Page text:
For its first hour, In a Child’s Name proceeds in a manner becoming of its pedigree as a late night, made-for-TV movie. Its characters are rooted in the heart of suburban America and have familiar jobs and ambitions, so the strife it depicts is an accessible, even bland one. It’s of a piece with the tabloid trials that accompanied the plights of John Wayne Bobbitt or especially Amy Fisher, what with its east coast setting and violent disruption of blue-collar life. After Teresa’s murder, the second half is primarily a courtroom drama, ballasting the potboiler violence of the first half with an hour plus of courtroom gameplay in which the elder Taylors and Teresa’s surviving family exchange volleys.
This is all to say that In a Child’s Name is competent but principally unremarkable—and unfavorably, it is three hours long. It summarizes the true circumstances of the late Teresa Taylor and her son with admirable economy but in shorthand (the Maas article, by comparison, reads much more penetratingly). However, it embellishes one specific detail, and does so with such garish relish that it amounts to one of the most frightening pieces of television these eyes have seen.
The detail in particular is Teresa’s murder, which neatly concludes the film’s opening half. At this point, Kenneth’s volatility has become consistent, so when Teresa confronts him about the Acapulco incident he responds with greater hostility than before. The murder is unseen but it is clearly violent; afterward, when Kenneth sits on a bed to phone a sex hotline, the background is strewn in out-of-focus swaths blood, the signature of an overlong struggle. Later, when police come to question Kenneth and search the couple’s home, it is in unbelievably pristine condition—the carpet in the bedroom, where the murder occurred, is spotless, which is all the more unbelievable because it is white.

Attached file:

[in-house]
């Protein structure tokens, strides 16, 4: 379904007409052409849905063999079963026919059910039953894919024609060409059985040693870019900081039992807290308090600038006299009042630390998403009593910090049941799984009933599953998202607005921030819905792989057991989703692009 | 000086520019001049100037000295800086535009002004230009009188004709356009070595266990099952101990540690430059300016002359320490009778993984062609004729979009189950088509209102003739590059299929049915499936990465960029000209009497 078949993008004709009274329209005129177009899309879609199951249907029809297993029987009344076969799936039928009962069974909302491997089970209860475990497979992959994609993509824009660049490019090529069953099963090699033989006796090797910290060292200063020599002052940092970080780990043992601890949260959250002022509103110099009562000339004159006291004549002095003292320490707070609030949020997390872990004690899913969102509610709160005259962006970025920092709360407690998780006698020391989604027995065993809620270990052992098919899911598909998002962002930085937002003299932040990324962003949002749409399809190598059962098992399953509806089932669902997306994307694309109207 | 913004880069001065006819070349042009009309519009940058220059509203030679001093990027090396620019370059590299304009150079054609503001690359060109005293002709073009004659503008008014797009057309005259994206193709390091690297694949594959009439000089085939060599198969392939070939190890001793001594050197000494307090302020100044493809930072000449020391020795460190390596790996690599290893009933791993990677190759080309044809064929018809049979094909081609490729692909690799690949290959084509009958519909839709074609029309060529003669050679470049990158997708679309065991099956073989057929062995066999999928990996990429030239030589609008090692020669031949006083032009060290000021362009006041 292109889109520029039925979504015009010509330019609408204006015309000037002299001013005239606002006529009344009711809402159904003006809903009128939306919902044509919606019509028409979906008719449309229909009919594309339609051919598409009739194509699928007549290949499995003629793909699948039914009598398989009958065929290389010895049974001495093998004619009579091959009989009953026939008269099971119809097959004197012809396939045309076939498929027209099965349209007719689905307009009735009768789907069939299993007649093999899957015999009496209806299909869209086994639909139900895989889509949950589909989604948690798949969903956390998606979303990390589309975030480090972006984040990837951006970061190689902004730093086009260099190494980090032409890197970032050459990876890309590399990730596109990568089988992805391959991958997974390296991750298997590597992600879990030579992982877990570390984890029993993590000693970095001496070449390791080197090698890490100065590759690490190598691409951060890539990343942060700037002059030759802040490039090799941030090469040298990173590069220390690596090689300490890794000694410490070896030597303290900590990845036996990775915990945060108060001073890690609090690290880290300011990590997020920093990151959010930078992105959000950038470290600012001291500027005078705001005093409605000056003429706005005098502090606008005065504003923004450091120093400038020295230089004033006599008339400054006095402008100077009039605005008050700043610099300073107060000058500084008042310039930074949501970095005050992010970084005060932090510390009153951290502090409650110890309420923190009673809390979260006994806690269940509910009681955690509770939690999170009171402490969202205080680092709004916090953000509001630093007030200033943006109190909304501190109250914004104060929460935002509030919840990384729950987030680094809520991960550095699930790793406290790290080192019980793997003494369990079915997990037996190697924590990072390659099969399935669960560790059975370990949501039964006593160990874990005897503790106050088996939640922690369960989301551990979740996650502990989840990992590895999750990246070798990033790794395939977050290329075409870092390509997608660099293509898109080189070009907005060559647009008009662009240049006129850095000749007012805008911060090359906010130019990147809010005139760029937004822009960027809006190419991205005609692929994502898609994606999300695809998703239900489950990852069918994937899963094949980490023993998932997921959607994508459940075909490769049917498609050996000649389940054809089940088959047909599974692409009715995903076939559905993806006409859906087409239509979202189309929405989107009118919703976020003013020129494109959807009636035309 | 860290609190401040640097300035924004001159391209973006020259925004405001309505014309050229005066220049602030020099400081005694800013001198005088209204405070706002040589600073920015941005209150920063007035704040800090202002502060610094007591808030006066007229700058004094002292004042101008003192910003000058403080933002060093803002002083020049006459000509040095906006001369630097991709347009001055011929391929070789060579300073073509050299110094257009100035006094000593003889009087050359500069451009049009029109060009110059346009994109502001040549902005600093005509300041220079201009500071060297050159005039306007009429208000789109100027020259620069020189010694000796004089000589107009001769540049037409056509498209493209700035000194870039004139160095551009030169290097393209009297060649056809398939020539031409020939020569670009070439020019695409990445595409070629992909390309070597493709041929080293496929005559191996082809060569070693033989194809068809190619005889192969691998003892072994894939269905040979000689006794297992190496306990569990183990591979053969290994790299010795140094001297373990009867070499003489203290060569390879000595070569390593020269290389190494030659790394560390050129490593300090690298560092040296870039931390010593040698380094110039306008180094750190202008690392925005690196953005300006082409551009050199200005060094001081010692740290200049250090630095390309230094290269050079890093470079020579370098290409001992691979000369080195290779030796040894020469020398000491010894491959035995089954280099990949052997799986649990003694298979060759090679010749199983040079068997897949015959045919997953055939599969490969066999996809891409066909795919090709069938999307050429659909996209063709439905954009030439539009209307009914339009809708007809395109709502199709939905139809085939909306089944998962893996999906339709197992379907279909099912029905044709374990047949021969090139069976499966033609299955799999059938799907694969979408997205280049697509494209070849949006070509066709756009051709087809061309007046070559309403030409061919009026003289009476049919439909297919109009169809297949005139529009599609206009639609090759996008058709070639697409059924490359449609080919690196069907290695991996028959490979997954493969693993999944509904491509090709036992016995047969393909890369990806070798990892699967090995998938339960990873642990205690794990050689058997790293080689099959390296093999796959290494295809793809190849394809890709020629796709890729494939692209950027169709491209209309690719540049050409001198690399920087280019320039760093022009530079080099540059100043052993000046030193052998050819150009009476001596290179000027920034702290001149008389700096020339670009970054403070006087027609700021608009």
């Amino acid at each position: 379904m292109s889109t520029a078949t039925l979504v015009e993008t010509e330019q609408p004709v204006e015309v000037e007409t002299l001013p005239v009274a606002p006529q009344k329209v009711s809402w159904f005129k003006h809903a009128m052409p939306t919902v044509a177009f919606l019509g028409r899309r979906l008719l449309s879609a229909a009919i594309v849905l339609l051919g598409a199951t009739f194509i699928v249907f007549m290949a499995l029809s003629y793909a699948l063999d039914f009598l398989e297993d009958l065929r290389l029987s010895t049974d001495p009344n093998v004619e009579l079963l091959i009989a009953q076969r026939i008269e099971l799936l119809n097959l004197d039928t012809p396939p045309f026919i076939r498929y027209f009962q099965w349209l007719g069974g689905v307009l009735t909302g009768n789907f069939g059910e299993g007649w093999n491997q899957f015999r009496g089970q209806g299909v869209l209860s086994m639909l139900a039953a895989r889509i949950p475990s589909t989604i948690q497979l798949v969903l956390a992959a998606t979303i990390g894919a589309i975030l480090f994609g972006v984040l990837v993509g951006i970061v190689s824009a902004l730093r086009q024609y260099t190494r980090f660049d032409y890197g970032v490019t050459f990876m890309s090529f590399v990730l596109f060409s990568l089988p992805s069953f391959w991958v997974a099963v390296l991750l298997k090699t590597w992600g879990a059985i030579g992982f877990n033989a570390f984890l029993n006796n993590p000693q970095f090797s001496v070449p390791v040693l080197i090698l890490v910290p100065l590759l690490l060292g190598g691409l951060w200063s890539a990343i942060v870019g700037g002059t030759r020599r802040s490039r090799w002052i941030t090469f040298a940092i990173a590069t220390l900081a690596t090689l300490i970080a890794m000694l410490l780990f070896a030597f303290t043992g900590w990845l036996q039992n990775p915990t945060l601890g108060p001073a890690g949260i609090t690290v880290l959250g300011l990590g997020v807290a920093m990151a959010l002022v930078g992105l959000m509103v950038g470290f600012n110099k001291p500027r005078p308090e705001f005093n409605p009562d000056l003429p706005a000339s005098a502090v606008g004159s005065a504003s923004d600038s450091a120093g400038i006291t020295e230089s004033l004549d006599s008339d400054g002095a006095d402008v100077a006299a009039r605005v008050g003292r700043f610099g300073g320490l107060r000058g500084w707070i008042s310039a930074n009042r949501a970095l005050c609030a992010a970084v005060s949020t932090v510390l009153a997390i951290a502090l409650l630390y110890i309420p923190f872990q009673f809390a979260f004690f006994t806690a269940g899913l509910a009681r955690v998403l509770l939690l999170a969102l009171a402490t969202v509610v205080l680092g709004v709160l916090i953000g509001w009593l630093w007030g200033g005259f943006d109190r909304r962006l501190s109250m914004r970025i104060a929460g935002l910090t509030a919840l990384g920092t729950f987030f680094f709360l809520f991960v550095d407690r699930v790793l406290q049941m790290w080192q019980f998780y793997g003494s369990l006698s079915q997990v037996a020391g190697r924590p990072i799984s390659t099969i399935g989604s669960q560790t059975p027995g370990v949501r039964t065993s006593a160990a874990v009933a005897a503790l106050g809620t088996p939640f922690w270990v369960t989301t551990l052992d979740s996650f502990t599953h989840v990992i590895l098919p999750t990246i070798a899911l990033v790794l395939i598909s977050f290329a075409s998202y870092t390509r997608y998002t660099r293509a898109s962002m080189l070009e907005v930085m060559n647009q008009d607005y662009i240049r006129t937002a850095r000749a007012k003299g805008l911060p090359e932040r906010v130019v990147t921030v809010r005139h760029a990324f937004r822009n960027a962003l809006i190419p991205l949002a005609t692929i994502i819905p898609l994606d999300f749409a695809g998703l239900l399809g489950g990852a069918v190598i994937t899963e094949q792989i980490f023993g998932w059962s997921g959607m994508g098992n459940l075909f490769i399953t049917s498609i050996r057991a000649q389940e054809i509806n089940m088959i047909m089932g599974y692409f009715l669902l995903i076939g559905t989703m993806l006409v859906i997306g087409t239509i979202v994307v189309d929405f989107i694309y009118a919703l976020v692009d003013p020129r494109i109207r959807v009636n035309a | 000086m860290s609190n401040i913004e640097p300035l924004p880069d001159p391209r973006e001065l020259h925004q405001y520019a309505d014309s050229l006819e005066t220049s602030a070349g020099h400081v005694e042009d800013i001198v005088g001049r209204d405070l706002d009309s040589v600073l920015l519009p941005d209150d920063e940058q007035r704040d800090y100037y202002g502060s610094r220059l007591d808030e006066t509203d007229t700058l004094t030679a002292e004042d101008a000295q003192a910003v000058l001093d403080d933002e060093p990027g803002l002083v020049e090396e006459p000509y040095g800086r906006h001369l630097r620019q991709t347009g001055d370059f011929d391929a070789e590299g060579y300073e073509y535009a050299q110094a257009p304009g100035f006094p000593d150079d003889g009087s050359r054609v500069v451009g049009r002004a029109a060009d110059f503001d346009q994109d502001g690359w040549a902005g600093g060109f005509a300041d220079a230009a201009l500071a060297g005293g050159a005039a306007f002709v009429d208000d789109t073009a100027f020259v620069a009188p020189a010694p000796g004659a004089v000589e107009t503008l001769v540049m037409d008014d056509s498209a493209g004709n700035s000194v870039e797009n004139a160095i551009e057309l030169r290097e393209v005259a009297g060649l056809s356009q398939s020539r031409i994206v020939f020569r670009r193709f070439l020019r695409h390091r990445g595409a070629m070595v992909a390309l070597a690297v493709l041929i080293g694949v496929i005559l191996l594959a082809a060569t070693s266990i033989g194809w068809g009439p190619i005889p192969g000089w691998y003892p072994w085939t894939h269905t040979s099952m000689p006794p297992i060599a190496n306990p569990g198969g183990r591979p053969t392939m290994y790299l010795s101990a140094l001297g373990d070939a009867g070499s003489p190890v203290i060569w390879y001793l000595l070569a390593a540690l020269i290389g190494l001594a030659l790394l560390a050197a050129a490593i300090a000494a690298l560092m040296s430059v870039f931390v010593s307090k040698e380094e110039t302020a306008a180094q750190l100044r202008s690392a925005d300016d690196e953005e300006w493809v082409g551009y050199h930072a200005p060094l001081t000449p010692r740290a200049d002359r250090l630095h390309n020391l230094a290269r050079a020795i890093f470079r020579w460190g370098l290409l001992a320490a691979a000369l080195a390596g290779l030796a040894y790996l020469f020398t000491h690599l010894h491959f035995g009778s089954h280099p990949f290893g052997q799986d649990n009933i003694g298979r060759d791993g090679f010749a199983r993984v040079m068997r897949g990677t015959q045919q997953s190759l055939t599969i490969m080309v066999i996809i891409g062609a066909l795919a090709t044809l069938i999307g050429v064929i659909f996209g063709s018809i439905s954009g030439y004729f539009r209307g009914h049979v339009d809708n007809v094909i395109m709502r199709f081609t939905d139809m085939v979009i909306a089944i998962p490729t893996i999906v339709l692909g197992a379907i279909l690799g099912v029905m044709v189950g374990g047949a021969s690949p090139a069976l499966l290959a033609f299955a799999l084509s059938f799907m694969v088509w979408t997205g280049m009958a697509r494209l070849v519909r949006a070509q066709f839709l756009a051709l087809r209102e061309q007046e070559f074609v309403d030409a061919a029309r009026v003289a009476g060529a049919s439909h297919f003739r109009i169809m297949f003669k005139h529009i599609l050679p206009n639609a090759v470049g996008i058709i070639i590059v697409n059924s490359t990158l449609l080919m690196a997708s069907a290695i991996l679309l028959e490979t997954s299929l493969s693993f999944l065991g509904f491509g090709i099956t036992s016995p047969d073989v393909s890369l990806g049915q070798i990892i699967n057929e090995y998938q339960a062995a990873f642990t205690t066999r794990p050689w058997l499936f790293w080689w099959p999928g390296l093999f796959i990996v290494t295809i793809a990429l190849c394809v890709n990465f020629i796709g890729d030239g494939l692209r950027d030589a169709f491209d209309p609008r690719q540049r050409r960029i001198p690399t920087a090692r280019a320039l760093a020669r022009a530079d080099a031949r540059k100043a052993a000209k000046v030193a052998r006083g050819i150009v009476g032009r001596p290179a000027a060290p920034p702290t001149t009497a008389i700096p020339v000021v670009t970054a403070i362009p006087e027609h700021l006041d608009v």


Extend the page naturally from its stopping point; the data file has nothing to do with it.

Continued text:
When Kenneth is taken into custody, a forensics team takes about the house with greater determination, pouring over its every surface and lathering it with luminol, a substance that reacts with blood and detritus in such a way that it produces an ethereal blue glow. When they finish their work they turn off the lights and lower the shades, and stand aghast when they see that the bulk of the house is illuminated in blue.
That evening, after the forensics team has departed, Kenneth’s parents return to the house with their newborn grandchild, seemingly oblivious to the violence it hosted. Retiring in the same bedroom in which Teresa was murdered, they turn off the lights, and the composition encloses the mother’s astonished face – rendered in a chiaroscuro blue – and then tracks backward to reveal the full and comprehensive extent of Kenneth’s crime.
It is a genuinely masterful sequence, made all the more climactic because it occurs in an otherwise straightforward tale of domestic violence. Situated at the tail end of the first half, the shocker ending has become something of a minor legend among those who saw the film on its original airing—myself included.2 And a recent viewing confirmed the horrific potency it has held in my memory.
No mention is made of the particulars of the forensics investigation, nor of the practice of luminol dusting, in the Maas piece, and a cursory search into the matter calls the film’s authenticity into question. Luminol does in fact glow blue, and was used at the crime scene as described, but the offshoot glow only lasts for some thirty seconds. This knowledge reveals the film’s liberal suspension of disbelief. Nevertheless, In a Child’s Name remains a dramatic and engaging true crime TV movie, but it is far more memorable for its exhilarating climax.